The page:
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Development of a care pathway to improve the management of asthma or viral induced wheeze for children admitted to the paediatric unit at Wishaw General Hospital
  1. K Stock,
  2. L J McAulay,
  3. E Anderson
  1. Paediatric Respiratory Specialist Nurse, Wishaw General Hospital, Adams J, Healthcare Improvement Scotland, UK


Background The Scottish Patient Safety Programme for Paediatrics (SPSPP) has a medicines management workstream of which medicines reconciliation is a primary driver to reduce harm to children from medicines.1 The British Thoracic Society (BTS) local and national audit data on paediatric asthma has demonstrated poor discharge planning and education for children regarding inhaler technique, both of which can contribute to future readmissions.2

Objective To create a care pathway for the medicines management and education of patients with asthma or viral induced wheeze in line with national priorities and to assess effects on patient care.

Methods A baseline audit was undertaken to determine:

  • Current practice with regards to medicines reconciliation and use of patient's own drugs (PODs) within the ward.

  • Whether inhaler technique was demonstrated at the start of therapy.

  • The current rate and timeliness of provision of inhaler technique education provided by the paediatric nurses within the unit.

  • Correlation between inhaler technique and whether the patient's condition was managed within primary or secondary care.

A care pathway was devised and implemented using improvement methodology techniques, these included:

  • Development of a medicines reconciliation form and guidance on use.

  • Devision of a local training pack to improve the training of all paediatric nurses who were then able to provide consistent improved, health literacy to patients and/or their caregivers using the ‘teachback method’.

  • Introduction of a sticker on cardex to ensure inhaler technique provided and documented.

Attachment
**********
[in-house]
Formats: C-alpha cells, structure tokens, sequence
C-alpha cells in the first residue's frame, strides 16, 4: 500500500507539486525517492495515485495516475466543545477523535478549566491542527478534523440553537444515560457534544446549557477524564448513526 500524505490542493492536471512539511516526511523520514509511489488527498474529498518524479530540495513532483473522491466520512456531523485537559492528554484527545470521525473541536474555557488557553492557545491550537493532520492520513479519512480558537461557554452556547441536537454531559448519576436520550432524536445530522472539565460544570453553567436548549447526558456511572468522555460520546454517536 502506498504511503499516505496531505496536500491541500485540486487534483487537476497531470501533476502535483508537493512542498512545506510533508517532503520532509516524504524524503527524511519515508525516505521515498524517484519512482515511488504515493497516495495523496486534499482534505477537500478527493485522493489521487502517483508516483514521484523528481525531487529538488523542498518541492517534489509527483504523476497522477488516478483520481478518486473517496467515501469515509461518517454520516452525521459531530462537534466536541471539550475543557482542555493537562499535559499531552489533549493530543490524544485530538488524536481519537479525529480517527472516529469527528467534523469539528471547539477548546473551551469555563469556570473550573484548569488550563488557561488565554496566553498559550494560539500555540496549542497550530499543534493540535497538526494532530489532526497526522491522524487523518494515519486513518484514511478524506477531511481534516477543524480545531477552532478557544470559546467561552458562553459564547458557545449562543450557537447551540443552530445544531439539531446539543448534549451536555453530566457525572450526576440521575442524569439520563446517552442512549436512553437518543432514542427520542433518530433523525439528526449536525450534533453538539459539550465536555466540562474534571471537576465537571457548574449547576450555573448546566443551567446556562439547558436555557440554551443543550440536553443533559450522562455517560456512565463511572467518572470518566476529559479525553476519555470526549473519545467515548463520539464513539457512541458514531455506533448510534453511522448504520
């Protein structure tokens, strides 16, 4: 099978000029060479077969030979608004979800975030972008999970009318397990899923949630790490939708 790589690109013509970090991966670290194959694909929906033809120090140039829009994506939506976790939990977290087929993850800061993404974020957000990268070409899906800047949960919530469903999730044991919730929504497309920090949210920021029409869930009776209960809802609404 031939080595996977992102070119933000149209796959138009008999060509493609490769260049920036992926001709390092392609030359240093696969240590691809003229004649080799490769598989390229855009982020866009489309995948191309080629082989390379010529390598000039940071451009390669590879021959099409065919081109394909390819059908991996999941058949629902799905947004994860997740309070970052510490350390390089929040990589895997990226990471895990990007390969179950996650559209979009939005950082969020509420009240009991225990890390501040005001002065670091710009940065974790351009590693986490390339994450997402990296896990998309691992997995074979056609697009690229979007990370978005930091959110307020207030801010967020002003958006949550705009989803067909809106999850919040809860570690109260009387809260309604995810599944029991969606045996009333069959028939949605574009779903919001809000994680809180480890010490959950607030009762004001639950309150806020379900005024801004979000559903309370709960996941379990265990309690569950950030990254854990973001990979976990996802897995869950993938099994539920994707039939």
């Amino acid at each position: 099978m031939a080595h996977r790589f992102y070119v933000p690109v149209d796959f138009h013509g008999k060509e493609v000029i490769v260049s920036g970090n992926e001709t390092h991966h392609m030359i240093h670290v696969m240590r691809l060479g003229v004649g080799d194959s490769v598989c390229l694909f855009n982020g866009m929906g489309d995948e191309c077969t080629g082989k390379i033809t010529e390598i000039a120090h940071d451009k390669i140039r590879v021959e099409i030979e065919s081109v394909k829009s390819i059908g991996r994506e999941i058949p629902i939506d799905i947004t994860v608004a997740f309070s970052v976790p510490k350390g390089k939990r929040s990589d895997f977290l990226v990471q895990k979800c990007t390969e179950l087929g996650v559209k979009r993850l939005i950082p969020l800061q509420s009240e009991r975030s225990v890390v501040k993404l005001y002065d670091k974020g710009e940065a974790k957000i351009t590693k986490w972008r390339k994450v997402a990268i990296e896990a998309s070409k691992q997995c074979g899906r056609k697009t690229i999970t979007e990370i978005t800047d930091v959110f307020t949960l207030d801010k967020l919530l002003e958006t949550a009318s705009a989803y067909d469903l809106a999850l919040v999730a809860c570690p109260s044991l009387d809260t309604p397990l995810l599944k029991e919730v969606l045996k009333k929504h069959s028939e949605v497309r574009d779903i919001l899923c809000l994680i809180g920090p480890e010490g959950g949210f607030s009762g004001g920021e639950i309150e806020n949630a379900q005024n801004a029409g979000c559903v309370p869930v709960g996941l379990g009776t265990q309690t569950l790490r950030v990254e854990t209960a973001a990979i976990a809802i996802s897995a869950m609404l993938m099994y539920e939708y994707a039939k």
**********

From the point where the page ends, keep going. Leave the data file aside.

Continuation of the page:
Results Baseline audit data included 31 patients. 48% of patients had an accurate medication history documented on admission. 29% of patients had brought in their own inhalers. 45% of admitted patients were on a steroid inhaler prior to admission. 62% of patients had inhaler therapy checked within 24 h of admission. 94% of caregivers stated that they had been shown how to administer inhalers at the start of therapy (range between 1 month and 5 years). This initial demonstration had been by a variety of care providers. 84% of patients had their condition managed by their general practitioner. Postintervention data collection currently underway.

Conclusion The baseline audit identified that medicines reconciliation was not being undertaken for patients. It highlighted areas of improvement for health literacy regarding inhaler administration and disparities of education provided by the nurses in the paediatric unit. Improvement methodology techniques require continual data collection and the real impact of the interventions made will only become apparent over time.3 The authors hope to see this through improved local BTS audit results, reduced admissions from poor control due to poor inhaler technique, less time spent on education by nurse specialist, use of PODs to aid drug history and reduced harm to patient with accurate medicines reconciliation, as well as a positive financial impact as a result of use of PODs.

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